Ward’s masterclass stuns Egan

JOE WARD (Moate) created one of the biggest upsets in the history of Irish amateur boxing when he beat Olympic silver medallist, Kenny Egan, 11-6 in a thrilling light heavyweight final at the last night’s Elite national senior championships at the National Stadium.

The defeat may not have actually dashed Egan’s hopes of making it to London 2012 next year but it certainly dented them and it was a victory that was totally deserved by the 17 year old Westmeath man who has already won world youth and junior titles.

He had Egan, who was bidding for an unprecedented 11th consecutive title, on the floor twice and Egan got two public warnings from referee Sadie Duffy for holding his head down.

Ward caught early with a left hook to the head followed by a left and while Egan got through with a big right hand it was evident from the outset that the champion was in for a difficult night.

Ward won the first round 2-1 but Egan was 4-2 up in the second when he got his first public warning to tie the fight at 4-4. The second warning put Ward in the driving seat and it went from bad to worse for Egan when Ward put him on one knee from a combination but it was not deemed a knock down.

Proceedings were stopped momentarily when Ward sustained a cut under his right eye but he was quickly back in action and had Egan down from a big right hand.

“I was one point up at the end of the first round and he was beating me in the second round 4-2 but I knew I’d never give up — I’d fight to the bell and that’s what I did,” Ward said.

“He deserved the public warning. He was keeping his head way down all the time. He would not come up to fight. He kept dropping his head. He deserved the two public warnings but, in the end, they did not make any difference because I would have won by a point anyway.

“The first knock-down was 100 per cent. I caught him with a left-right combination. Every shot I hit him I really hurt him. I could see he was all over the place. Then I caught him with a big right hand and a left hook and he went down again. I threw some great shots and they really deserved a point but they did not score them.

“I was really confident before the fight. I knew I would do it. I would not have been in there if I did not think I was going to win it.

“People were saying I am just 17 years old and I might not be mature enough but trust me I am a mature 17 year old and I’m one hell of a tough man as well.

“I knew my power would make a difference tonight. I hit him an early shot and I knew he started to wobble. I hit him a left hook on the ropes and I did not get the point. He got through with a sloppy shot and he got the point.”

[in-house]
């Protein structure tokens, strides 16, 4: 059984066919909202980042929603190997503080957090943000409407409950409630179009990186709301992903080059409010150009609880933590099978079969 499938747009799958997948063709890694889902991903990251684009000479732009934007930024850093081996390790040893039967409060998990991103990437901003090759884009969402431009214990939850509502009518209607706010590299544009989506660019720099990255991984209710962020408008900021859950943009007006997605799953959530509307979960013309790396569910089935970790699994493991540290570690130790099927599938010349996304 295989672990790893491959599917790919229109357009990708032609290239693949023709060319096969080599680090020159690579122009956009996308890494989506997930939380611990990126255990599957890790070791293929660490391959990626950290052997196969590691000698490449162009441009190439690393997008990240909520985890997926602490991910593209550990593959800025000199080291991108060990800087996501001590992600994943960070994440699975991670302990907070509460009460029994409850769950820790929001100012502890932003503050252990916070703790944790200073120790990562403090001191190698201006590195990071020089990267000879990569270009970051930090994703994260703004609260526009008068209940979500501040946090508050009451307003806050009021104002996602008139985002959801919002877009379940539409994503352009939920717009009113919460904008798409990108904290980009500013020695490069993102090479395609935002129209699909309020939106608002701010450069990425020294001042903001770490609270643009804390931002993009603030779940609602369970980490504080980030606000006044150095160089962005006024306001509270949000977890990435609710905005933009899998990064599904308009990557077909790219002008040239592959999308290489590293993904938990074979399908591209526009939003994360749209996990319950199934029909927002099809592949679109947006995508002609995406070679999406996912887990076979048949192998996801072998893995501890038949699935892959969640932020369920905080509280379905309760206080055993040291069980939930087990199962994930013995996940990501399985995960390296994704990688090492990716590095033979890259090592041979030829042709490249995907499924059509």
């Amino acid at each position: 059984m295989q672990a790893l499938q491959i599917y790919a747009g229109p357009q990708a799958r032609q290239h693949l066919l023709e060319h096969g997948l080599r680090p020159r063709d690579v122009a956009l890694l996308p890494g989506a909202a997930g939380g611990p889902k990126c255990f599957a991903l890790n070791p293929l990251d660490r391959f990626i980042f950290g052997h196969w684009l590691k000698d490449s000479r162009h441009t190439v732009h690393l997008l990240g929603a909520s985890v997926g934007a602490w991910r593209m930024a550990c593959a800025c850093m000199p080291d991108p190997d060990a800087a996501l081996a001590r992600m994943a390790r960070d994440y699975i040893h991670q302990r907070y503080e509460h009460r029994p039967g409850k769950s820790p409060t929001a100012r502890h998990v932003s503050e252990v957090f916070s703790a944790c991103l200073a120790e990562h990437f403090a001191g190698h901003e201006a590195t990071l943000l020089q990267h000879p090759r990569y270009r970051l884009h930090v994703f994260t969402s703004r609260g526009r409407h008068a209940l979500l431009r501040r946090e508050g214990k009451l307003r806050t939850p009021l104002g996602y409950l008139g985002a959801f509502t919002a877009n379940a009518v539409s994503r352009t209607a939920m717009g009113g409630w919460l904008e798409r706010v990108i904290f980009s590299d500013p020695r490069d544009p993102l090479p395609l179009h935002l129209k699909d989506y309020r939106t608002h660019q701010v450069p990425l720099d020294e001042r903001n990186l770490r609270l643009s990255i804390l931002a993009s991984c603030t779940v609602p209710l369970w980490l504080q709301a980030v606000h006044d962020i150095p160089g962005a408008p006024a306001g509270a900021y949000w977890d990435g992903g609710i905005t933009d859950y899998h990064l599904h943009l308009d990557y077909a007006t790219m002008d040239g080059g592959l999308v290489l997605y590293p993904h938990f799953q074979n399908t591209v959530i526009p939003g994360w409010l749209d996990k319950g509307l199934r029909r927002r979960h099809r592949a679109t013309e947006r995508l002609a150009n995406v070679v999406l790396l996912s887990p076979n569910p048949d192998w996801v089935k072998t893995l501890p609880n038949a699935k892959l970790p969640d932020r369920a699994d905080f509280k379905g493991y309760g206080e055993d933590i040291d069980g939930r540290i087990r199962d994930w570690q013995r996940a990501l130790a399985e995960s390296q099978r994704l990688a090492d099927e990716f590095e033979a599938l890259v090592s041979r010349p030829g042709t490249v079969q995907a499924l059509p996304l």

Egan was obviously bitterly disappointed as he became another casualty in what has been a desperate championships for champions.

“What am I going to do about it ... cry?” he said. “Fair play to Joe Ward — I was beaten by a better opponent on the night. He did things right and I didn’t, at least not all the things I wanted to do.

“Who knows what happens now, but I’m certainly not out of the Olympic picture yet.

“Joe goes to the World Championships in Baku in Azerbaijan in September and if he qualifies for London next year then that’s it for me at light-heavyweight — assuming Ward, who’s obviously a growing lad, is still light-heavyweight by that stage.

“Alternatively, if he does qualify at light-heavyweight, then I always have the option of a different weight, heavyweight being the obvious one,” said Egan, who’d run up a perfect 22-0 record in the championships and whose last loss to a domestic opponent was to Paddy Dormer from Paulstown in Kilkenny in the Junior Championships in May 1999.

Olympic bronze medallist Paddy Barnes (Holy Family GG) took the first step on another Olympic adventure with a comprehensive 9-1 victory over the reigning national under-21 and intermediate champion, Evan Metacafe (Crumlin), in an interesting if not exciting light flyweight final.

“Maybe I just made it look easy but it was as easy as I would have expected,” he said. I am happy with the performance. It was my fifth title.

“As I said to his coach he is getting sparring off the second best bantamweight in Ireland (Willie Casey) but I get to spar the best, Carl Frampton.

“London 2012 is just another tournament along the way — that’s how I am looking at it now. Obviously I want to qualify for the Olympics at the world championships but I want to go to the world championships to win the world title. I want to be world champion.”

And European silver medallist, Darren O’Neill (Paulstown) retained his middleweight title with a second successive victory over European junior champion, Jason Quigley, this time on the score of 7-4.

Con Sheehan (Clonmel) emulated another great Tipperary boxer, Peter Crotty, when he outpointed Patrick Corcoran (Olympic, Galway) 9-3 in a tough heavyweight final to win his fourth successive national senior title.

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